The federal government is considering easing international border restrictions for COVID-19 to bring thousands of doctors and nurses to strengthen health systems in New South Wales and Victoria.
The plan would see 2000 health workers from abroad, mostly from the UK and Ireland, enter the country The Sydney Morning Herald.
Health Minister Greg Hunt said doctors and nurses who had already applied to come to Australia would be able to circumvent travel restrictions to book flights and work.
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They would be flown over the next six months and used to strengthen suburban and regional hospitals and medical clinics.
British and Irish healthcare workers are at the heart of the plan because their qualifications are recognized here allowing them to start working immediately.
Nine.com.au contacted Mr Hunt’s office for comment.
The Australian College of Nursing and health service employers had previously raised concerns that the strict closure of international borders had isolated Australia from foreign health workers during the pandemic.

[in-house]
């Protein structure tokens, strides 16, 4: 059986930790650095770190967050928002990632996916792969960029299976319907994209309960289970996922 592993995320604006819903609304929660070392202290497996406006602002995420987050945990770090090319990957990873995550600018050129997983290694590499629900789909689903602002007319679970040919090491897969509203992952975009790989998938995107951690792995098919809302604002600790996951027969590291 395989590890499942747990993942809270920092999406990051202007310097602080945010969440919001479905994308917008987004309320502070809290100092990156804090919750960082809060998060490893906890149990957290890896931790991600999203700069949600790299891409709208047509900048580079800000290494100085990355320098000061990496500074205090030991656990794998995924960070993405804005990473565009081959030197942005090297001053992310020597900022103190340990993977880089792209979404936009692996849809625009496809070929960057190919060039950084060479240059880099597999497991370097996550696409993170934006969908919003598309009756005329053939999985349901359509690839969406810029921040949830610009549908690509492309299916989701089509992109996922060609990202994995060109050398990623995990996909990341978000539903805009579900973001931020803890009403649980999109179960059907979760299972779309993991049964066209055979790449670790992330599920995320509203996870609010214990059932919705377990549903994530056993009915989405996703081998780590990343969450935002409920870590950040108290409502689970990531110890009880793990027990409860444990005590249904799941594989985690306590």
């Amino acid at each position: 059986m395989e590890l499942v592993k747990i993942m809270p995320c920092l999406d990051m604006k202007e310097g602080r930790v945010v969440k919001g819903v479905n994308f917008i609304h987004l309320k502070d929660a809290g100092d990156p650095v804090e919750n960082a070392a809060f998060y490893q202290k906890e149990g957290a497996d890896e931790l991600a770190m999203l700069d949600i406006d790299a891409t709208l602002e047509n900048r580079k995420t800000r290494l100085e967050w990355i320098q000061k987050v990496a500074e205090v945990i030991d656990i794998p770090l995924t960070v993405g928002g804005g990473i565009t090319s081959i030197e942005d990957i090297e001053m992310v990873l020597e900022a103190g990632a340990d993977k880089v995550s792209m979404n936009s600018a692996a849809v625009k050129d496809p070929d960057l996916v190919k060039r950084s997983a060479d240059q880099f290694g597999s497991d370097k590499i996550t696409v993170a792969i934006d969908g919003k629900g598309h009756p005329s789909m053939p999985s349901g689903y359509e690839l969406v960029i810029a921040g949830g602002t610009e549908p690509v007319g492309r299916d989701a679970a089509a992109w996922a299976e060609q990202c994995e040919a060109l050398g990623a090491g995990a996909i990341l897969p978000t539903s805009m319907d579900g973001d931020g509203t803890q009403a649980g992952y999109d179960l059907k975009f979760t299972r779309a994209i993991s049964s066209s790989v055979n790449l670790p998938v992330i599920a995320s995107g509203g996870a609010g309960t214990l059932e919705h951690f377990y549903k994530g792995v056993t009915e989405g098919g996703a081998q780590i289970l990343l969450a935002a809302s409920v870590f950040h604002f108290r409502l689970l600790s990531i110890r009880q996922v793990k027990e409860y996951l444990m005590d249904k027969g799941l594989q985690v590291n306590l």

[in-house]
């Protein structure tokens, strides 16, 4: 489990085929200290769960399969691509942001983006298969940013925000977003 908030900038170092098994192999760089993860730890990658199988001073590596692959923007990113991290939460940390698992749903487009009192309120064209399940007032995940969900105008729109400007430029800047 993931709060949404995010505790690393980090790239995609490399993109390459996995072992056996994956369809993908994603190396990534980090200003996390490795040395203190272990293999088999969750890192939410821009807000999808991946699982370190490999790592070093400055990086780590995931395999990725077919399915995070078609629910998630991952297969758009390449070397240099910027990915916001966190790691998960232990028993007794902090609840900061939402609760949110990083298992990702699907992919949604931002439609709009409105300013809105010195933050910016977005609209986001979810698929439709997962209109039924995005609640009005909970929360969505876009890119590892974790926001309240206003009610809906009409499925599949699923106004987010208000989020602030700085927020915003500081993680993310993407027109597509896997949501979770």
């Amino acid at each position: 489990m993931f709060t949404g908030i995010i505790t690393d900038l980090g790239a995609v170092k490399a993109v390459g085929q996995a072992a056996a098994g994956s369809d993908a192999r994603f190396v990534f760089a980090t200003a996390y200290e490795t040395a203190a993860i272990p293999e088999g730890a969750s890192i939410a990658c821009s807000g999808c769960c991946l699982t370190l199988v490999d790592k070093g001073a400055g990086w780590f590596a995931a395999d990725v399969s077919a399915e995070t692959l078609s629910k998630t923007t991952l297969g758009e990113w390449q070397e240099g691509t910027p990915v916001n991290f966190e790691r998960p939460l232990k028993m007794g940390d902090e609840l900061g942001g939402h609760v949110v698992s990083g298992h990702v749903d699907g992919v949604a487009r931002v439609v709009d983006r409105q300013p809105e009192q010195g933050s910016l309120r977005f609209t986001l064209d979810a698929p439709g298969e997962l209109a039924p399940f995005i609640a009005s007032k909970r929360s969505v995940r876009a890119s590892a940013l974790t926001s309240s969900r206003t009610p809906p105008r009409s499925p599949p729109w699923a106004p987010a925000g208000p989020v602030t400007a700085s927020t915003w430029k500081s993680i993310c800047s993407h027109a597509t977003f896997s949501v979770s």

Details of the plan have emerged as health systems in Victoria and New South Wales come under pressure from the impact of the Delta outbreak.
In the past two weeks, Ambulance Victoria had reported four of its five busiest days in history.
Victoria’s Triple Zero calling system was also experiencing near-record levels of demand.
From next week, for the first time in Ambulance Victoria’s history, two paramedics will no longer be deployed in each ambulance.
Instead, a paramedic will be joined by a driver from the Australian Defense Force, St John Ambulance Australia, the State Emergency Service or a paramedic student.
[ https://bbcbreakingnews.com/2021/10/08/plan-to-bring-in-thousands-of-overseas-doctors-nurses-to-combat-pandemic/ https://d26toa8f6ahusa.cloudfront.net/wp-content/uploads/2021/07/30214746/a-quiet-place-part-2-bigs-16.pdf